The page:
Beats Music has begun to lift the curtain on its streaming music service, which it says will go live later this month. In a New York Times story this weekend, the company made its case for how it will stand out in an increasingly crowded digital music market that includes the likes of Spotify and Pandora, as well as such Silicon Valley powerhouses as Apple and Google.
Music streaming services in the U.S. have struggled to find a workable business model. Beats is marketing itself as a tastemaker, but its success may ride on a partnership with the squarest of companies: AT&T, the country’s second-largest wireless provider. Starting Jan. 21, Beats customers can pay $10 a month for the service either directly or via their monthly smartphone bill from AT&T.
For AT&T customers with a family plan, the carrier will subsidize subscriptions significantly: As many as five customers can access Beats for $15 per month, total, compared with the combined $50 they’d pay individually. AT&T customers will also get free trials of the service for 30 to 90 days, depending on their plans.
For Beats, this is a mainline to millions of AT&T subscribers, plus a payment model that piggybacks on a monthly bill they’re already paying. That’s important because paid streaming services have had trouble convincing American users to buy in, and Beats isn’t offering a free version. A subscription to Pandora’s premium ad-free service, Pandora One, costs just $4 per month, but the company still says it doesn’t expect many people to pay. Rather, it hopes to make most of its money from ads on its free service.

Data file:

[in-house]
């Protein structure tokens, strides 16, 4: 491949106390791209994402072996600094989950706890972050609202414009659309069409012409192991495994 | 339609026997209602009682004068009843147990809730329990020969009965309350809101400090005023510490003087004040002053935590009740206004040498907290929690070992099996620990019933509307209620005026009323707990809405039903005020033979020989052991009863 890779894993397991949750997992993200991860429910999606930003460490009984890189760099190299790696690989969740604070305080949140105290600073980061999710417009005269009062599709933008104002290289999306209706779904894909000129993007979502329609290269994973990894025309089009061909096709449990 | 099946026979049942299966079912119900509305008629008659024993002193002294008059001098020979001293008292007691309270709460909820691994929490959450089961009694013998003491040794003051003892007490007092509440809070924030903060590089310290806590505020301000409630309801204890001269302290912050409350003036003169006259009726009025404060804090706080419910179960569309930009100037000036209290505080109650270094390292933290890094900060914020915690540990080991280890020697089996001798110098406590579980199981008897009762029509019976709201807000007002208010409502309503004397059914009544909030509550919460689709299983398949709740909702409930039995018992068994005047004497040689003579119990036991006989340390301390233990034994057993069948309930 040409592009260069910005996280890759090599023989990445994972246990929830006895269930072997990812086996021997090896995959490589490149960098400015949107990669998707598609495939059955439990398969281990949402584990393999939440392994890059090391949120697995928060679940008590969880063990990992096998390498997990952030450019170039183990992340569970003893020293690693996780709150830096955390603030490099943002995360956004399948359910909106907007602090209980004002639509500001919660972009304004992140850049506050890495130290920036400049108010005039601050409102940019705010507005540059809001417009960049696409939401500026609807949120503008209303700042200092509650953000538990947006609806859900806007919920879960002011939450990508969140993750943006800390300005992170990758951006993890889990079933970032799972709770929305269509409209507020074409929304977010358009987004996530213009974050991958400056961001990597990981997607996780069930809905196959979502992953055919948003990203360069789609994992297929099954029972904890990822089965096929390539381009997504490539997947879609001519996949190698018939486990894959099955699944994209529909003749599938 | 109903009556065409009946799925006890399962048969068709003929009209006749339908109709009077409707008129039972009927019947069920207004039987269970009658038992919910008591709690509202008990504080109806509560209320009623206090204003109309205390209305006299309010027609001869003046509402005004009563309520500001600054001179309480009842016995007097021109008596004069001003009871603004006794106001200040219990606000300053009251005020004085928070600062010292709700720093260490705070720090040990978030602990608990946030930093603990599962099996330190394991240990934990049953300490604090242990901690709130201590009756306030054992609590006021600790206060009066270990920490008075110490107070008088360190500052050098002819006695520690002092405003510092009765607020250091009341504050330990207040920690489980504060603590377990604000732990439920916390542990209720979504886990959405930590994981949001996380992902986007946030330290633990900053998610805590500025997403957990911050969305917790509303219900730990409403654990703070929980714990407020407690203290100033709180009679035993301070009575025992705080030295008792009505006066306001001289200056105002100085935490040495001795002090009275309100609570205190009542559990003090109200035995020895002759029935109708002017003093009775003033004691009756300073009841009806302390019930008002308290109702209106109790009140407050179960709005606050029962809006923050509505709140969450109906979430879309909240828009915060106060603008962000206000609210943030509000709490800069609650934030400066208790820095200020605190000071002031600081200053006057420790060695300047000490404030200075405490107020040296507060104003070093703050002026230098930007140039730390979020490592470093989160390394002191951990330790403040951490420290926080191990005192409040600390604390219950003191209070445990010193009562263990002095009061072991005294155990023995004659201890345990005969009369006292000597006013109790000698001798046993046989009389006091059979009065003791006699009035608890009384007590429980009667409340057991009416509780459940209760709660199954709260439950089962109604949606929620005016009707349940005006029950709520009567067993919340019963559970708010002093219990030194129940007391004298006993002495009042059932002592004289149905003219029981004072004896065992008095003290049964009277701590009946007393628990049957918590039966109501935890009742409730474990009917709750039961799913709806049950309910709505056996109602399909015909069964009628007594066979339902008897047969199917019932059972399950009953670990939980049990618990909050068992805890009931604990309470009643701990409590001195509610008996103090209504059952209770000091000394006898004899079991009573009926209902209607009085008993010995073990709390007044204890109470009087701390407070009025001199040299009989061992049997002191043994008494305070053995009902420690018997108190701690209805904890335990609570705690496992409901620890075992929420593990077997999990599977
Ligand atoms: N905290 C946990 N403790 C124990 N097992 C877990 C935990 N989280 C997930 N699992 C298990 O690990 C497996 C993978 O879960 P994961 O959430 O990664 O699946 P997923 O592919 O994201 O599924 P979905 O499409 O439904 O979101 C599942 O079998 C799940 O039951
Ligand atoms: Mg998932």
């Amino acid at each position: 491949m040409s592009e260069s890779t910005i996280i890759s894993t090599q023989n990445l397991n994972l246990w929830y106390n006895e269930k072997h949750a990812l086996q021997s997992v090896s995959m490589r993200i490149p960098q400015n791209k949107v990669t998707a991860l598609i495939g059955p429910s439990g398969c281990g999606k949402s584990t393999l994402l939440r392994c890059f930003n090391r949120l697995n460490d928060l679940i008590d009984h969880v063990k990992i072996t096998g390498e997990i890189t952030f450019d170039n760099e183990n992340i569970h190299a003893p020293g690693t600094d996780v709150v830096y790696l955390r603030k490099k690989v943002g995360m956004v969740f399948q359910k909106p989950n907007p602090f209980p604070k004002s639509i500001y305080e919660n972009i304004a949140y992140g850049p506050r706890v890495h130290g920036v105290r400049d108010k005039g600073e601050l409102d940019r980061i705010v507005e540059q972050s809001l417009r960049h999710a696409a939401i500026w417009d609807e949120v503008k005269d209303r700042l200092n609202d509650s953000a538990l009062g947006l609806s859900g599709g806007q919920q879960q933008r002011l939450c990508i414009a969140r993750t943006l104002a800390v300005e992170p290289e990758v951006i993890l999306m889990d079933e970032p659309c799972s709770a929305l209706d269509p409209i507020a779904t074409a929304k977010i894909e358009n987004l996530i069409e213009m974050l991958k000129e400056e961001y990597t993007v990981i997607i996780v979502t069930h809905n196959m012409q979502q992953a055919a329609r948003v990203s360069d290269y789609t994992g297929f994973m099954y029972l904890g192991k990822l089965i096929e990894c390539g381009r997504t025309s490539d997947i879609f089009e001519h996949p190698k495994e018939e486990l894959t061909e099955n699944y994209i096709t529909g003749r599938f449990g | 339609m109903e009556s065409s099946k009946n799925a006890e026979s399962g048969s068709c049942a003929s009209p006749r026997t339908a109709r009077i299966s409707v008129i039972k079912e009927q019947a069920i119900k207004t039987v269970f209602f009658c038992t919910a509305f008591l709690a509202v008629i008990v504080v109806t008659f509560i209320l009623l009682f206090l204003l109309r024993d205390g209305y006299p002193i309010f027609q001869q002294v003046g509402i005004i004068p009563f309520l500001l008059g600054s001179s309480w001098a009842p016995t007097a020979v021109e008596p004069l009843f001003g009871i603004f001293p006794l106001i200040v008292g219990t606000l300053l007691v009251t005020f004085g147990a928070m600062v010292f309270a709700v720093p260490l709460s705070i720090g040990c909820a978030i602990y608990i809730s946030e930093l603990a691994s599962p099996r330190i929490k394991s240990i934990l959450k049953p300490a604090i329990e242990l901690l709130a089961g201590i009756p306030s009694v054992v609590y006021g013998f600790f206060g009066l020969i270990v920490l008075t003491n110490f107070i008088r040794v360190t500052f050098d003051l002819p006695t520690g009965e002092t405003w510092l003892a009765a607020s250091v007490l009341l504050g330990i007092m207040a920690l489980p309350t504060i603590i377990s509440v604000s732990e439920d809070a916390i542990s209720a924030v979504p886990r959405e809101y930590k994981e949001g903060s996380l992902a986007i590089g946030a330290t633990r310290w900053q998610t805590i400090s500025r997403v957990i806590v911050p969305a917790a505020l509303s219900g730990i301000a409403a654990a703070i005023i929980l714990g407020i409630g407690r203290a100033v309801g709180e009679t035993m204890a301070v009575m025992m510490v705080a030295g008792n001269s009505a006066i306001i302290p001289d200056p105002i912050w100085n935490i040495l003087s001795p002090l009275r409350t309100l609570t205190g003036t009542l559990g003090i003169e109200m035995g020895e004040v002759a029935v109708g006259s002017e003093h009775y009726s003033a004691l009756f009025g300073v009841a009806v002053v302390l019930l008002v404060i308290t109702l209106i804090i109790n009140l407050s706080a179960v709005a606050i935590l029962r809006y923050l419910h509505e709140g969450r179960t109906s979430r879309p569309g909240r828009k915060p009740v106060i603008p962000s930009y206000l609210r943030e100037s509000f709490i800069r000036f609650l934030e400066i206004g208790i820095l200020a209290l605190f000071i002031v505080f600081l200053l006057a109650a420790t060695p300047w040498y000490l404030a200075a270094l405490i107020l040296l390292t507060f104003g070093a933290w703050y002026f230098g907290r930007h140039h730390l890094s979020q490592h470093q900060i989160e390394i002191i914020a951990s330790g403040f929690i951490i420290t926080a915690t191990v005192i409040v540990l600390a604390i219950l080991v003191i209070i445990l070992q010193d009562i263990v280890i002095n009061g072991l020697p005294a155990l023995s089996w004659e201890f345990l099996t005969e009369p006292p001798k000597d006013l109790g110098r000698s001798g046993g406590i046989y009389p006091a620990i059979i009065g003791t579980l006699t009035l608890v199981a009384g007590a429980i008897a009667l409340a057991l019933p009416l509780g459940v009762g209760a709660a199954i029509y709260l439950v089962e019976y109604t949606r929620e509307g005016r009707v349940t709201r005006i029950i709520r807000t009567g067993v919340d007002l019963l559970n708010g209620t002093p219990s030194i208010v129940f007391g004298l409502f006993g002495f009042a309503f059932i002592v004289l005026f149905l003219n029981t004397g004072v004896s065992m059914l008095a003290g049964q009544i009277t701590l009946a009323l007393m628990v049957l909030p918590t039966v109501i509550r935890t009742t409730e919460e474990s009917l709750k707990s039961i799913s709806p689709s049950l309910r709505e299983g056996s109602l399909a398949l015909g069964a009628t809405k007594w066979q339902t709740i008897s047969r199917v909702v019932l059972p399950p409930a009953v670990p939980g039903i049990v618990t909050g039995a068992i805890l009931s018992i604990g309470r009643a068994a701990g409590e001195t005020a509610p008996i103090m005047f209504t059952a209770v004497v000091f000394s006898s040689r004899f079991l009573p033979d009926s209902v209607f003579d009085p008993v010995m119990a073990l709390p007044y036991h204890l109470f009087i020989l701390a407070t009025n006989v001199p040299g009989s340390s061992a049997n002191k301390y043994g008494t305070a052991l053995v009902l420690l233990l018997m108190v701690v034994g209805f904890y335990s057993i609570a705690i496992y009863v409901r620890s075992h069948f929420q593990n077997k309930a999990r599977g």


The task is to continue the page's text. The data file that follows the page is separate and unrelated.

Hitching a music service to a wireless carrier has worked in places like Sweden, where Spotify subscriptions can be included in smartphone plans. There, the percentage of people using paid streaming services is four times as high as in the U.S., according to industry analyst Mark Mulligan.
Streaming services have reached several similar deals in the U.S., but not with both the subsidies and the scale. Spotify has agreements with American carriers to allow people to charge their subscription fees to their wireless accounts, and Sprint markets the service. But the main benefit there is convenience. MetroPCS has offered discounted Rhapsody subscriptions to its customers, and Cricket Communications included its own streaming service, Muve, into its wireless plans. Verizon was reportedly in negotiations with Google this summer to bundle its music streaming service into its plans, but nothing has come of it.
Mulligan thinks such alliances are the best chance for streaming music in the U.S. He’s skeptical that the AT&T-Beats deal will make a huge difference, he says, because it’s not discounted deeply enough, though it’s better than anything its competitors can offer. “On the surface of it, this is a good high-profile partnership for Beats,” Mulligan says. “These deals are really a shot of adrenaline to the streaming services.”
Of course, it also has to give customers a reason to stay. Like its competitors, Beats will use an algorithm to create playlists. The most novel feature may be Right Now, in which users build playlists by telling the service things such as where they are, what they’re doing, and what genre they’re in the mood for. At the same time, the company is playing up the high-profile musicians in its DJ booth. In part, this consists of a timeless pitch in the music business: deriding your competitors’ tastes. If you’re going to allow an algorithm pick your music, wouldn’t you want it to be Dr. Dre’s?